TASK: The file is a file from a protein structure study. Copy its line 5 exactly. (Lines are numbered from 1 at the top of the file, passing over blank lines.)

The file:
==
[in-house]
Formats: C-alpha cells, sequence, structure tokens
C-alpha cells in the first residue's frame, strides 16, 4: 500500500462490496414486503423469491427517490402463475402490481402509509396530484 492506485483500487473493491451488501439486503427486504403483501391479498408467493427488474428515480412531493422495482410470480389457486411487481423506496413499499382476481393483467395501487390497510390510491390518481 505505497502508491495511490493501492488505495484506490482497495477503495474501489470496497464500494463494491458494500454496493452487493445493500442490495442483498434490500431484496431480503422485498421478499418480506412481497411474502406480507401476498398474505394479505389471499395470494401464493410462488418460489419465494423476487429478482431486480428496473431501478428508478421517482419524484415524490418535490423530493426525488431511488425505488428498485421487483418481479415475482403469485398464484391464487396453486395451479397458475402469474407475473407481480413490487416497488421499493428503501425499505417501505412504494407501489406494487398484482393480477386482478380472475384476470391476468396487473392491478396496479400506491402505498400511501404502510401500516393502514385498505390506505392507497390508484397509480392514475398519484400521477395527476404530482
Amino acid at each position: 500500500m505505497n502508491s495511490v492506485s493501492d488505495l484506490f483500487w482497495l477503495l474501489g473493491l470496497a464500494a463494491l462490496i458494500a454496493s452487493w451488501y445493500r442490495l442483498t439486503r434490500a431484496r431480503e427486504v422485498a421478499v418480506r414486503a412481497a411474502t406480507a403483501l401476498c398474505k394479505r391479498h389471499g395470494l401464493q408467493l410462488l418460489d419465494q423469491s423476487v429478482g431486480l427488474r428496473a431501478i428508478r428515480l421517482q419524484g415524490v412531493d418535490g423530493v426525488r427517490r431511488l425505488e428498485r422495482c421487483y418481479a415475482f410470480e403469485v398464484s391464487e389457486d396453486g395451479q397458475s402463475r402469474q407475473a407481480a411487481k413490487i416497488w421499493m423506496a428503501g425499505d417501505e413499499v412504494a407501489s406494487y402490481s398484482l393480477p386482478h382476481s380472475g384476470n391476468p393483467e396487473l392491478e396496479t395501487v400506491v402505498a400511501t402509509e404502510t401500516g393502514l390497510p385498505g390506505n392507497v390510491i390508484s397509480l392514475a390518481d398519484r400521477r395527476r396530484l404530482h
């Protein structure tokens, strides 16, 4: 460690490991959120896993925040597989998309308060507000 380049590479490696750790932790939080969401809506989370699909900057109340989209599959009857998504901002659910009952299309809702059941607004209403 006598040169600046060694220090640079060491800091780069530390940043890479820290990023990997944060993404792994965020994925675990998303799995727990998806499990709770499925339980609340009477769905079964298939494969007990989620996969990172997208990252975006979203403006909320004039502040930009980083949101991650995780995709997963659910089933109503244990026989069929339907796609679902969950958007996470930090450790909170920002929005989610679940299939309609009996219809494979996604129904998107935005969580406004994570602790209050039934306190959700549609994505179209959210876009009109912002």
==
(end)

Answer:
């Protein structure tokens, strides 16, 4: 460690490991959120896993925040597989998309308060507000 380049590479490696750790932790939080969401809506989370699909900057109340989209599959009857998504901002659910009952299309809702059941607004209403 006598040169600046060694220090640079060491800091780069530390940043890479820290990023990997944060993404792994965020994925675990998303799995727990998806499990709770499925339980609340009477769905079964298939494969007990989620996969990172997208990252975006979203403006909320004039502040930009980083949101991650995780995709997963659910089933109503244990026989069929339907796609679902969950958007996470930090450790909170920002929005989610679940299939309609009996219809494979996604129904998107935005969580406004994570602790209050039934306190959700549609994505179209959210876009009109912002």